Dr WOODRUFF - Moving back to something I asked you about last year, the processes and the funding available for victims of crime. You recognised that it's some time since the act has been reviewed. You said it would be timely to look at the act and that you would do that. You also said in response to questions I had about the deficient processes and support and communication that I reported to you resulting from the Victims of Crime Unit and work that was done with victims that you would review the processes in relation to skills and training and resources. Can you give an update on what has happened in that area, please?
Ms ARCHER - The department has been undertaking work to carry out a review of the Victims of Crime Assistance Regulations, including consideration of compensation amounts and what options might be available. The broad-ranging issues that you've mentioned need to be looked at as well.
I am not making excuses and we would like to address that as quickly as possible but we have a number of projects on the go - ongoing law reform and COVID issues. We have dedicated victim support services within our Department of Justice which continues to support the needs of victims of crime in the community through the Victims of Crime Assistance, the Eligible Person's Register, Victims Of Crime Service, and Court Support and Liaison Service.
We have those four established areas. Dr Woodruff, you used an example which prompted you to say the systems may be lacking in some areas. I'm confident that in most areas we provide a very good service but the specific example you used, I'm going on memory, was the family of a victim and so whether or not we -
Dr WOODRUFF - I showed you that picture which just showed the number of people that were affected -
Ms ARCHER - Exactly.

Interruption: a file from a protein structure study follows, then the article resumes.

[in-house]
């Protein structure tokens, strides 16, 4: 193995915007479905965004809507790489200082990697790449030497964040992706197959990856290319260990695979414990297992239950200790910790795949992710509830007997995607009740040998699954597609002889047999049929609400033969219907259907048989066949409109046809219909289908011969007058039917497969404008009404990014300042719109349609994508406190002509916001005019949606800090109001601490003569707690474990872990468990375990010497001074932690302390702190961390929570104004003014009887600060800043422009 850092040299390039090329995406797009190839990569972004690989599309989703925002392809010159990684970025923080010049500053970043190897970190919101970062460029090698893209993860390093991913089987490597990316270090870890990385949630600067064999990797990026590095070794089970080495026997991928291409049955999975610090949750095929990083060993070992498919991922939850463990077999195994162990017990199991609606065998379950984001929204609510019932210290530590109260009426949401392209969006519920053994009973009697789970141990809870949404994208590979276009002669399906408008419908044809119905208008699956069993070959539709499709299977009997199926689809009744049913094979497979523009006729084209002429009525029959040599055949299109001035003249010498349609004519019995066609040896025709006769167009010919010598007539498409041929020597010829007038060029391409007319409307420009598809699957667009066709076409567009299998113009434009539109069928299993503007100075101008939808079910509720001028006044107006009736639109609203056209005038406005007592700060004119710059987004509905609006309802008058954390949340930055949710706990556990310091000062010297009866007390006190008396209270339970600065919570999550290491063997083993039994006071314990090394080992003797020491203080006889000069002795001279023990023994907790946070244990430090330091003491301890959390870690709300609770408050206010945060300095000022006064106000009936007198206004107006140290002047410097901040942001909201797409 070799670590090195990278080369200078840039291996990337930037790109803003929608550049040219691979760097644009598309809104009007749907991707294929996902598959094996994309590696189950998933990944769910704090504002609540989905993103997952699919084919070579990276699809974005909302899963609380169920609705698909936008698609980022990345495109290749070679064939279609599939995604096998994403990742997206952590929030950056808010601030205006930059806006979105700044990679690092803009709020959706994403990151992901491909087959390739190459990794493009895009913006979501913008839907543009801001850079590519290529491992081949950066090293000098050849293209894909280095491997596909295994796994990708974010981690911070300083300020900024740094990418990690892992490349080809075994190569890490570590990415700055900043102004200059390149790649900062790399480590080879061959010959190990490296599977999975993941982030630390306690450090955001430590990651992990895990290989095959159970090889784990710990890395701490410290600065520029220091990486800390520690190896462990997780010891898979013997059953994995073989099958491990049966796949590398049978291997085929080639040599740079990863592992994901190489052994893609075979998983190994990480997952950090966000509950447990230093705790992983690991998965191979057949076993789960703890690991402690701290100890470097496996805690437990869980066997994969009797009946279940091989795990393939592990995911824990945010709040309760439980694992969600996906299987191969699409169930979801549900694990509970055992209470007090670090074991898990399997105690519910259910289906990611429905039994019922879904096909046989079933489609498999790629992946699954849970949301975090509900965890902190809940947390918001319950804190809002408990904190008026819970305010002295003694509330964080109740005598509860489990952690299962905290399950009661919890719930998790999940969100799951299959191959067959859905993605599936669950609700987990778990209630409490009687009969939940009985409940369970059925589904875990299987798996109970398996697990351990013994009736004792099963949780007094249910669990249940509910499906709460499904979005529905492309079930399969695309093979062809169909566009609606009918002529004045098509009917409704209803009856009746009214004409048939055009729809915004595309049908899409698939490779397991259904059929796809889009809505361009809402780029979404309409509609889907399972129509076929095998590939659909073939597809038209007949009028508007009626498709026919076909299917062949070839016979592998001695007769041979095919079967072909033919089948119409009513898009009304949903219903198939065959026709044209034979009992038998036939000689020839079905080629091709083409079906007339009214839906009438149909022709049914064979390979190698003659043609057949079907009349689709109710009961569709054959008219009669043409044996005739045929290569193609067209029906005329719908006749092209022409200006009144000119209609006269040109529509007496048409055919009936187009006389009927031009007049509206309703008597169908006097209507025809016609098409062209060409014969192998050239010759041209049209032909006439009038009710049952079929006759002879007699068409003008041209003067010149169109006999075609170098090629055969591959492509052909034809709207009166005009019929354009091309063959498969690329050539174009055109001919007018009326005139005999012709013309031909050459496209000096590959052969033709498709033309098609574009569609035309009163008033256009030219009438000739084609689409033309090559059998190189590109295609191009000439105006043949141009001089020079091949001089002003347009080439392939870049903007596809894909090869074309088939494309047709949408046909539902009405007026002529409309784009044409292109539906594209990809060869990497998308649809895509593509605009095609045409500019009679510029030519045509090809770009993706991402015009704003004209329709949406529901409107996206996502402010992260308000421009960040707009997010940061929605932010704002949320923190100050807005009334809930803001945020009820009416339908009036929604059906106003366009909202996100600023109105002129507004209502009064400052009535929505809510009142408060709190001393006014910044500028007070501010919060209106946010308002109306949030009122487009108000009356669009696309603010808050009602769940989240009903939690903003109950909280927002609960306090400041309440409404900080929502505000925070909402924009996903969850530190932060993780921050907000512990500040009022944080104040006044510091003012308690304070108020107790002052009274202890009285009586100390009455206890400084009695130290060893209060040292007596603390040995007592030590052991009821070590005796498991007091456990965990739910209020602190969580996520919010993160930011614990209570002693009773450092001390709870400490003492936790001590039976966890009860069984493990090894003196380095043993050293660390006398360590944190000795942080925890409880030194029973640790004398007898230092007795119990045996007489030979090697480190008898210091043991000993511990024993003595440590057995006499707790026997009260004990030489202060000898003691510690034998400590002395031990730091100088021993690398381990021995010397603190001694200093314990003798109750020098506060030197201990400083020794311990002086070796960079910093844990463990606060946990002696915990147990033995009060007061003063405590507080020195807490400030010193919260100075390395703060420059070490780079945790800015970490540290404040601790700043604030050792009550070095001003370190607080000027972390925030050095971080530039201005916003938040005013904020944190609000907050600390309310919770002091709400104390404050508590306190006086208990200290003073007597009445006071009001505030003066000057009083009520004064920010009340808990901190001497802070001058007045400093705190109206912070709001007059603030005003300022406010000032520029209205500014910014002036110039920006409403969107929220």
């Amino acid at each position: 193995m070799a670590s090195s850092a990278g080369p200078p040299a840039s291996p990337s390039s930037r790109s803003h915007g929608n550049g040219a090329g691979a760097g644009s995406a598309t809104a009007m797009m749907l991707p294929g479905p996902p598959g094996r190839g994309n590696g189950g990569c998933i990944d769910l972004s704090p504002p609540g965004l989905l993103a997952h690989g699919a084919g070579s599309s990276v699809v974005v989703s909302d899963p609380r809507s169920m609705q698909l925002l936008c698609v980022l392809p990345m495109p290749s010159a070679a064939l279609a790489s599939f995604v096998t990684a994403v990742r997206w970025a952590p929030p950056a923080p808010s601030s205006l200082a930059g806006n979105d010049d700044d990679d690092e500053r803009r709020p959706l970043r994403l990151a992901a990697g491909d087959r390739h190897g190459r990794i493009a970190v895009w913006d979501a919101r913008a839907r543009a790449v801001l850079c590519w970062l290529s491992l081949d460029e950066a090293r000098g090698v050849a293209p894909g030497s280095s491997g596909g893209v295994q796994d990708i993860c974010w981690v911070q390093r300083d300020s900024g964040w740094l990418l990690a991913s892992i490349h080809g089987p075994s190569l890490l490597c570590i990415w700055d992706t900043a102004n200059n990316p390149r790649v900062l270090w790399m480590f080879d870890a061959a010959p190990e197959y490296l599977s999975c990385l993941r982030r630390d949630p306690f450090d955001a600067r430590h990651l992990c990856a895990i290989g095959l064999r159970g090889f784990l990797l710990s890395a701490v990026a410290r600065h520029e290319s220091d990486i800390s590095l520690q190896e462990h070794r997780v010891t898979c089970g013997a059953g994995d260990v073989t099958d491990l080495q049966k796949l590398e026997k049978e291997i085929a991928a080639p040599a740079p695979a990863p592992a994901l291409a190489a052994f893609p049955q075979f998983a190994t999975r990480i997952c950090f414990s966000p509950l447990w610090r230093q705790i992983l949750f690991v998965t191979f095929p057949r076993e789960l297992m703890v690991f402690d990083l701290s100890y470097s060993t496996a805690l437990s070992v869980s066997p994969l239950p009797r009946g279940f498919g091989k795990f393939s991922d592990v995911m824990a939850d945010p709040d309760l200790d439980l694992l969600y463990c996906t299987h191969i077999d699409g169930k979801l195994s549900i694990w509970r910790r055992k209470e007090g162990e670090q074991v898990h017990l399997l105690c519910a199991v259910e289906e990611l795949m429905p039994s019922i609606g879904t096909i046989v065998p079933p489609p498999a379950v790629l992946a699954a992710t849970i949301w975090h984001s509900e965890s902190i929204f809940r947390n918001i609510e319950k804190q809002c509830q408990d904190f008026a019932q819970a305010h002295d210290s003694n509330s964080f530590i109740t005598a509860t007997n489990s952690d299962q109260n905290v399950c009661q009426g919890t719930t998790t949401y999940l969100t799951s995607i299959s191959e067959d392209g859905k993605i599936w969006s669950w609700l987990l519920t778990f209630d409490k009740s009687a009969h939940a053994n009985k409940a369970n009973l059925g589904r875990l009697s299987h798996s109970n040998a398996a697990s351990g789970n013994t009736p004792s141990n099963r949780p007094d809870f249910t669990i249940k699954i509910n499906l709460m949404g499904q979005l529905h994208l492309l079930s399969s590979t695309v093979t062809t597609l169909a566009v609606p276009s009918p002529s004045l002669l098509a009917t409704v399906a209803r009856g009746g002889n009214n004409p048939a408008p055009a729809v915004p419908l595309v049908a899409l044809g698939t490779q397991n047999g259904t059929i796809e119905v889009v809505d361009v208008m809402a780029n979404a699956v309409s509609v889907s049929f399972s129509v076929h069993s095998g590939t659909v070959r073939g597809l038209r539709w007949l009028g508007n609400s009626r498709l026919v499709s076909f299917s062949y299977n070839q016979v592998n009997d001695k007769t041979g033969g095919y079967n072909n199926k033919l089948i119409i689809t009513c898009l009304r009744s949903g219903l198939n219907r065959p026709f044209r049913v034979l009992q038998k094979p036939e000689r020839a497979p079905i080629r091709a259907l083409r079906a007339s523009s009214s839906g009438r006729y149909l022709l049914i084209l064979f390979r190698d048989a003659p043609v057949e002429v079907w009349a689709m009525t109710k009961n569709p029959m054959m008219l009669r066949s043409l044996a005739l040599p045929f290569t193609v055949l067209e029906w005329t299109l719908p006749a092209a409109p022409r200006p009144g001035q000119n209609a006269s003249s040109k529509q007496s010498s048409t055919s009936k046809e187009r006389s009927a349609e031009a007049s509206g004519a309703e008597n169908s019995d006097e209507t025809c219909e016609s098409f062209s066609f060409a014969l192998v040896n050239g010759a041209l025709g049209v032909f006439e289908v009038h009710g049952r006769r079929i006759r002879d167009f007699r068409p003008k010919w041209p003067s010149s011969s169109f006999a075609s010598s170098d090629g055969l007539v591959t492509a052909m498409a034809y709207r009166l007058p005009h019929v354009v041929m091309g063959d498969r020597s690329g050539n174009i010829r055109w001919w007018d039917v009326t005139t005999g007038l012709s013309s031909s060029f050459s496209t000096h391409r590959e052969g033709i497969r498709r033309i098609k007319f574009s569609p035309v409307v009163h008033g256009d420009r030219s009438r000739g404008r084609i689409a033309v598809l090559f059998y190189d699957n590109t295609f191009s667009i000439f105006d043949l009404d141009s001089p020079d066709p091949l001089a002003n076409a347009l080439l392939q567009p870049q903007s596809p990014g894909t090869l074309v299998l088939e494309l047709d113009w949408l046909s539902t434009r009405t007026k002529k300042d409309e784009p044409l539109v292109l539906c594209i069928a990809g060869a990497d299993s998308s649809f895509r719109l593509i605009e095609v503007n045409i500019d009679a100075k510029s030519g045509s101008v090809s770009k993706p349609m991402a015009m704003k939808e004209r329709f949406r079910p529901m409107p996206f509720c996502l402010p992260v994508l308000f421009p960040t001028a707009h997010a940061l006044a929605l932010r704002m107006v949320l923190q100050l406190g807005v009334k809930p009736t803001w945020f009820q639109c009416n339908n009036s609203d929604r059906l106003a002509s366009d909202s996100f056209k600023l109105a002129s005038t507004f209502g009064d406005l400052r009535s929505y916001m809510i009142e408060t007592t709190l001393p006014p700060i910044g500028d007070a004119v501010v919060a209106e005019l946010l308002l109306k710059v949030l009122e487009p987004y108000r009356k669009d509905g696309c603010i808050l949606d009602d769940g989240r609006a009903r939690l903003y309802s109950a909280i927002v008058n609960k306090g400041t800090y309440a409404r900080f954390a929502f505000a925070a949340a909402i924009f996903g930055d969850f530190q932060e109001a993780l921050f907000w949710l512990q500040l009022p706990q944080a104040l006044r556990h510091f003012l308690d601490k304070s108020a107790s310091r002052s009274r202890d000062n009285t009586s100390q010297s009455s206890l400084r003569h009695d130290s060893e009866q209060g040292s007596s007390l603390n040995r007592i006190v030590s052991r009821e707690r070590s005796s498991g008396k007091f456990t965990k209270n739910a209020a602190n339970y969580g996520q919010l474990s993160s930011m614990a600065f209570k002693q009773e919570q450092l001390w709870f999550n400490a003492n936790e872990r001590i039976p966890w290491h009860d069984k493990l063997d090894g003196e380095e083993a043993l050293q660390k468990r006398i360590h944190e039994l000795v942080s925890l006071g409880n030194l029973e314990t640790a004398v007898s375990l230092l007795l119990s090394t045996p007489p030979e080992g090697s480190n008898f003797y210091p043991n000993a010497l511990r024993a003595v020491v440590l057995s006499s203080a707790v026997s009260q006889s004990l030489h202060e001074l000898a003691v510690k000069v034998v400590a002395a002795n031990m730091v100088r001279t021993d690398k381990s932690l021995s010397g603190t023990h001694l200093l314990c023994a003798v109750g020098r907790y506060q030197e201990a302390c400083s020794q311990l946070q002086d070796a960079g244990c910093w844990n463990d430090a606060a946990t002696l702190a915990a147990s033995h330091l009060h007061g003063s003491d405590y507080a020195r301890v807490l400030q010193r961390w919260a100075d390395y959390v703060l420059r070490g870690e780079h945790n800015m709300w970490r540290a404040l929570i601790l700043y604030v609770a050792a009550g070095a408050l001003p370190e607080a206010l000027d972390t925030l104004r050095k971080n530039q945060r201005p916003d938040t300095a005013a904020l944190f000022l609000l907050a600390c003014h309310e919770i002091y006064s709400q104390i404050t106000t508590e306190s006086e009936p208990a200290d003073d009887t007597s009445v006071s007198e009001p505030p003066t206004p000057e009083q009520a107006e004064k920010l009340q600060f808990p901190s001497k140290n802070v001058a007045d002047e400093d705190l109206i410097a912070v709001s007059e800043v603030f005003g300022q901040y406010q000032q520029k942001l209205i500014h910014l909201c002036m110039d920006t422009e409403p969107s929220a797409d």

Dr WOODRUFF - the $50 000 maximum amount and the way it can be distributed among whom and where on that circle. Just because you're an emergency responder who is only at a scene for two hours doesn't mean that you've not had dramatic impact. It also means somebody who is an uncle of a person is also profoundly -
Ms ARCHER - I'm aware of that issue and -
Dr WOODRUFF - There is ongoing -
Ms ARCHER - That's the matter -
Dr WOODRUFF - Very complex.
Ms ARCHER - That's -
Ms Ogilvie - Are you able to table that?
Dr WOODRUFF - I did that last year.
Ms ARCHER - No, no, no, and that's fine.
Dr WOODRUFF - I just couldn't see -
Ms ARCHER - Work is being undertaken by the department. When we do a full review of things we're taking into account all of the factors that need to be looked at, that includes the compensation and the compensation cap amount and the impact that that will have on the overall budget of that output. All that work is being done.
Dr WOODRUFF - When will that be completed because that's where you were last year.
Ms ARCHER - No, it wasn't where we were at last year. It was -
Dr WOODRUFF - You were going to start it.
Ms ARCHER - Yes, yes.
Dr WOODRUFF - Yes. Where is it?
Ms WEBSTER - We are currently preparing some advice for the Attorney-General on what might need to be amended or might need to be reviewed. I would be confident that that advice will be going to the Attorney-General in the next couple of months.